Planting Seeds: An interview with museum curator Lynn Whitelaw
He helped museums and galleries grow on both sides of the Bay. And he believes the best is yet to come.
In the late 1970s, Lynn Whitelaw wandered into a small exhibition on the USF campus and was blown away by what he found on the walls.
“This was everything I knew about contemporary art and it was right here in Tampa,” he said, recalling a display of vibrant canvases by artists such as Rauschenberg and Rosenquist. “It was hidden in just a classroom, not even a gallery. That made me think, ‘Wow … things are going to be happening here.’”
Now entering his 70s, Whitelaw is a respected curator with a long history at museums on both sides of the Bay. His eyes twinkle with enthusiasm as he warmly reminisces about his early days in Tampa, where he moved in 1975 after earning a Master’s in art history and criticism from FSU.
Whitelaw taught as an adjunct at Hillsborough Community College, and soon got hired to manage the slide library and display room. At that time, our area’s visual arts venues didn’t encompass much beyond Graphicstudio, the St. Petersburg Museum of Fine Arts, and the Ringling Museum. Whitelaw scoured local papers and university bulletin boards to find hidden gems among the local exhibitions.
The Tampa Museum of Art wouldn’t open until 1979, but when Whitelaw arrived it already had roots in the Tampa Bay Art Center (and in numerous incarnations before that, reaching back to 1920). It was at the Art Center that Whitelaw experienced an exhibit of Bud Lee photographs, in a space where the University of Tampa’s Scarfone-Hartley Gallery now stands.
“You walked in, and everybody got a little mask of either Bud Lee or his wife to put in front of your face as you went around the show,” Whitelaw recalled. “That was one of the first things I attended, and I could just tell that there was some energy here. And that became the Tampa Museum of Art.”
In 1976, following the American Bicentennial, the American Alliance of Museums adopted new bylaws, expanding their focus into educational institutions and cultural centers. Whitelaw feels this provided a national catalyst that quickly impacted our area.
“It was not just visual arts now, it was also science and history,” he said. “So you start to see MOSI and the History Center evolving. You start to see art museums evolving. All of those became cultural institutions that began to strengthen in the community.”
Tampa was still a small town then. Down in Hyde Park, Whitelaw bought a home for less than $30,000 and discovered a circle of like-minded writers and artists. “There was a whole group of people that worked at the Tribune that lived in Hyde Park,” he said. “They were all really artsy kind of people and so there was a real sense of community.”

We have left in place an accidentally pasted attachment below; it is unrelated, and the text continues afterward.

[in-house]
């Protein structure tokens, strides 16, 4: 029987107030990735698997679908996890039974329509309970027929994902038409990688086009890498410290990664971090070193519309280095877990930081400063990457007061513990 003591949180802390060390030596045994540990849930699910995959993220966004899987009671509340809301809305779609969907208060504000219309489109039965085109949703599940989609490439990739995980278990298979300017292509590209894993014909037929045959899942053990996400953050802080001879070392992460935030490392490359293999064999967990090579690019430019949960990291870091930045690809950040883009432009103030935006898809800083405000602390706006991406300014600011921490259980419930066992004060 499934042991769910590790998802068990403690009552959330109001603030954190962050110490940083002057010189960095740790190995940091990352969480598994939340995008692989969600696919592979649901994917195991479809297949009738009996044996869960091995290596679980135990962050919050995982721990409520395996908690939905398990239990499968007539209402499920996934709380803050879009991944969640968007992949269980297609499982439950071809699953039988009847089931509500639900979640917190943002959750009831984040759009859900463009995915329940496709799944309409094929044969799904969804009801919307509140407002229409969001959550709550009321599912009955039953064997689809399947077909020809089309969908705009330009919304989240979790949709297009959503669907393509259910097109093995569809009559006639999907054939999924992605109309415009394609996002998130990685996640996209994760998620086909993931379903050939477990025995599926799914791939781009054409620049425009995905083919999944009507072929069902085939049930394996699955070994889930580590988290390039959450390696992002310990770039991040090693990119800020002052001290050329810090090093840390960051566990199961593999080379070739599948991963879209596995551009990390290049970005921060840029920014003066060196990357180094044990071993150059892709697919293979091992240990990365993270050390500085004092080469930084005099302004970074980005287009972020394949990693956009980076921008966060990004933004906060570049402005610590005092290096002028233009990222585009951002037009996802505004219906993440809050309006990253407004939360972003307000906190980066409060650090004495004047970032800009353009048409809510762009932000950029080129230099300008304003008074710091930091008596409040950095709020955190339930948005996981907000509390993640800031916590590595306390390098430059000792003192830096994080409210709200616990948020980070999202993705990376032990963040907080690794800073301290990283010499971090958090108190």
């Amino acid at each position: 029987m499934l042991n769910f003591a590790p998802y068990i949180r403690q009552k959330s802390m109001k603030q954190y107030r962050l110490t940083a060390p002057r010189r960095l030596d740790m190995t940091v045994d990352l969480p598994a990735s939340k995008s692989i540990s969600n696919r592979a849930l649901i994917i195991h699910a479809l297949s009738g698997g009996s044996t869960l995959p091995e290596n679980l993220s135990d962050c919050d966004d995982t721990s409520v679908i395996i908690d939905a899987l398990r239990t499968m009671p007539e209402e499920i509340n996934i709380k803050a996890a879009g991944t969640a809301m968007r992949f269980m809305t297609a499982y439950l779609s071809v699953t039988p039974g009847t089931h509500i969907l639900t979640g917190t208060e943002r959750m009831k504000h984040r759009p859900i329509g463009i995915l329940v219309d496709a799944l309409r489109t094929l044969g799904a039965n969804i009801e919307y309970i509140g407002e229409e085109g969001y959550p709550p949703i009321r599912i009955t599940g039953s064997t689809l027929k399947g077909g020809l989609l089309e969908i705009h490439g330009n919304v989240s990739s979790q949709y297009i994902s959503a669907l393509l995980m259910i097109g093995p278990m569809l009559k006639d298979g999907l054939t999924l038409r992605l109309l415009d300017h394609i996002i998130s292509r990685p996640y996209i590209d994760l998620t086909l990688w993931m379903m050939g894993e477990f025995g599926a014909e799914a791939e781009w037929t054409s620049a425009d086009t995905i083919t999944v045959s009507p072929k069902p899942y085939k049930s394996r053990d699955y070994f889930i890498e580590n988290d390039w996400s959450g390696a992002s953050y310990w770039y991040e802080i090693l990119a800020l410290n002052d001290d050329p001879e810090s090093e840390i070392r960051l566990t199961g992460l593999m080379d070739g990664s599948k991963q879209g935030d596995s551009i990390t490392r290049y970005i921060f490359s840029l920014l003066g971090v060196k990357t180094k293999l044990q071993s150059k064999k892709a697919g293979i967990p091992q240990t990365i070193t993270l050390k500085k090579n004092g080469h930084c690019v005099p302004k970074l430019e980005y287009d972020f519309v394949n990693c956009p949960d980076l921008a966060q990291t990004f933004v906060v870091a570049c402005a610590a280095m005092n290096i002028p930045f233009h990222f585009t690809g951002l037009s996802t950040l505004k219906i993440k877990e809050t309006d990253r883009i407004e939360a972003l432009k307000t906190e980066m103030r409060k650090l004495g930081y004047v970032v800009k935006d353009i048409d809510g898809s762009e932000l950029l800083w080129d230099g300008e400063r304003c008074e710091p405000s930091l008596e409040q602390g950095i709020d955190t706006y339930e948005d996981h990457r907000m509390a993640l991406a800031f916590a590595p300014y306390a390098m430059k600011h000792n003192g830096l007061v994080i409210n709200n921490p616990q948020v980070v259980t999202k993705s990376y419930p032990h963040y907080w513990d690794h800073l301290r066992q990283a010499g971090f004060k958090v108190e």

In the ’80s, Tampa’s downtown began to mushroom. “It was really exciting, the buildings started going up, and you saw Tampa emerge from the perception that it was a blue-collar town into a really megacity,” Whitelaw said. “It was hot! I’d sing the Dallas TV theme song every time I drove through Tampa.”
Local galleries like Syd Entel in Safety Harbor and Anderson-Marsh in St. Petersburg began to develop, while Tampa events like Art For Life and the Artists & Writers Ball brought creative communities together.
“That energy is real grass-roots, and that’s what it’s got to be,” he said.
Whitelaw worked as curator of education at TMA throughout the 1990s, and went on to become founding director and chief curator of the Leepa-Rattner Museum of Art at St. Petersburg College’s Tarpon Springs campus, where we held our interview. He stepped down in 2011 to become the museum’s first established curator, concentrating on their growing permanent collection until his retirement in 2015.
“That’s the whole idea — seeds germinate,” he said. “If you don’t ever plant seeds, you have a fallow field. And we’ve got some nice seeds that are germinating right now.”
During the last five years, Whitelaw (who now lives in Palm Harbor) has watched the local energy bloom, particularly following the success of the 2017 Skyway exhibition, which brought a single show of 57 regional artists to multiple venues in a first-time collaboration between TMA, the MFA, and the Ringling.
“It’s a very exciting time, I think, for the visual arts,” he said. “It finally emerged.”
And the biggest thing that’s missing now? More private galleries — spaces like Leslie Curran’s Articles Gallery in St. Pete, and Tracy Midulla’s Tempus Projects in Tampa. “Here in this area we have Rocky Bridges two blocks from here,” Whitelaw said, speaking about the museum vicinity. “But where can I go buy art from Rocky if he doesn’t go to the outdoor shows? We need more galleries.”
He also hopes arts journalism will expand and continue building upon what writers like Lennie Bennett, Charles Benbow, Mary Anne Marger, Joanne Milani and Megan Voeller offered locally for many years: critical reviews and timely information. “We need to have coverage of the arts in newspapers,” he said. “We need that kind of support again. It’s undervalued and it will only be valued if we become aware of it.
“We need to make the world around us, outside of the Tampa Bay area, aware of what’s going on here. It’s an energy that I think is just phenomenal.”
“Planting Seeds” is the third in duPont REGISTRY Tampa Bay’s series “How Did We Get Here?” by writer Mitzi Gordon and photographer Tom Kramer, who are charting the Bay area’s creative renaissance by meeting with transformative and inspiring arts leaders whose perspectives shed light on how the region shifted from sleepy suburbs to thriving cultural hub in just a few decades. Previous interviewees included theater veterans Rich and Mimi Rice, photographer Herb Snitzer and painter Carol Dameron.